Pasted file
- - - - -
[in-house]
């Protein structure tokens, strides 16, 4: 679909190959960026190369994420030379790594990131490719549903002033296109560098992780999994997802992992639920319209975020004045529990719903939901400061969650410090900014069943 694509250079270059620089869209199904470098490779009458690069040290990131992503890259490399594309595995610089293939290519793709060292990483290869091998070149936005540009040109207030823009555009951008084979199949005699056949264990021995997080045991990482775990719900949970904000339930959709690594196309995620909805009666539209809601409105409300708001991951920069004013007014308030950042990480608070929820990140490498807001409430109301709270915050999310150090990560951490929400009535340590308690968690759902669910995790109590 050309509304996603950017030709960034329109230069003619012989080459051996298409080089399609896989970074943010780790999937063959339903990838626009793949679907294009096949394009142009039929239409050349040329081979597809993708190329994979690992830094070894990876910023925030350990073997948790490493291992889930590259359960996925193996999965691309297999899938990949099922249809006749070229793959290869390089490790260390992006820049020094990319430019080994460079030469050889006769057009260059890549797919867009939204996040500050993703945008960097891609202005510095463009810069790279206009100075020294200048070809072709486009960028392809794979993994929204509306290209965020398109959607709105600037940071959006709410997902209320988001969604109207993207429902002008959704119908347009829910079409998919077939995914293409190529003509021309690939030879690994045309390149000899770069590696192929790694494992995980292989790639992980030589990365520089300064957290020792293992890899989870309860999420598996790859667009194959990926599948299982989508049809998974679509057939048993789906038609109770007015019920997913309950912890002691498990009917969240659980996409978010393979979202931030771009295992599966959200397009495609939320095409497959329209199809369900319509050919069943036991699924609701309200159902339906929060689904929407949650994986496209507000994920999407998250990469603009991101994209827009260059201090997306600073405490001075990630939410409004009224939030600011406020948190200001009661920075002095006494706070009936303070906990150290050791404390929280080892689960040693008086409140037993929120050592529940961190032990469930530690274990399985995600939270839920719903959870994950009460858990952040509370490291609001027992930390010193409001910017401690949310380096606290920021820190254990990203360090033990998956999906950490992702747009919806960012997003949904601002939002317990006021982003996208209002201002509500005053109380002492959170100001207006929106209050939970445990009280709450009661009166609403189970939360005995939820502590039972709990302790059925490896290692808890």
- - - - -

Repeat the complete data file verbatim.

[in-house]
């Protein structure tokens, strides 16, 4: 679909190959960026190369994420030379790594990131490719549903002033296109560098992780999994997802992992639920319209975020004045529990719903939901400061969650410090900014069943 694509250079270059620089869209199904470098490779009458690069040290990131992503890259490399594309595995610089293939290519793709060292990483290869091998070149936005540009040109207030823009555009951008084979199949005699056949264990021995997080045991990482775990719900949970904000339930959709690594196309995620909805009666539209809601409105409300708001991951920069004013007014308030950042990480608070929820990140490498807001409430109301709270915050999310150090990560951490929400009535340590308690968690759902669910995790109590 050309509304996603950017030709960034329109230069003619012989080459051996298409080089399609896989970074943010780790999937063959339903990838626009793949679907294009096949394009142009039929239409050349040329081979597809993708190329994979690992830094070894990876910023925030350990073997948790490493291992889930590259359960996925193996999965691309297999899938990949099922249809006749070229793959290869390089490790260390992006820049020094990319430019080994460079030469050889006769057009260059890549797919867009939204996040500050993703945008960097891609202005510095463009810069790279206009100075020294200048070809072709486009960028392809794979993994929204509306290209965020398109959607709105600037940071959006709410997902209320988001969604109207993207429902002008959704119908347009829910079409998919077939995914293409190529003509021309690939030879690994045309390149000899770069590696192929790694494992995980292989790639992980030589990365520089300064957290020792293992890899989870309860999420598996790859667009194959990926599948299982989508049809998974679509057939048993789906038609109770007015019920997913309950912890002691498990009917969240659980996409978010393979979202931030771009295992599966959200397009495609939320095409497959329209199809369900319509050919069943036991699924609701309200159902339906929060689904929407949650994986496209507000994920999407998250990469603009991101994209827009260059201090997306600073405490001075990630939410409004009224939030600011406020948190200001009661920075002095006494706070009936303070906990150290050791404390929280080892689960040693008086409140037993929120050592529940961190032990469930530690274990399985995600939270839920719903959870994950009460858990952040509370490291609001027992930390010193409001910017401690949310380096606290920021820190254990990203360090033990998956999906950490992702747009919806960012997003949904601002939002317990006021982003996208209002201002509500005053109380002492959170100001207006929106209050939970445990009280709450009661009166609403189970939360005995939820502590039972709990302790059925490896290692808890």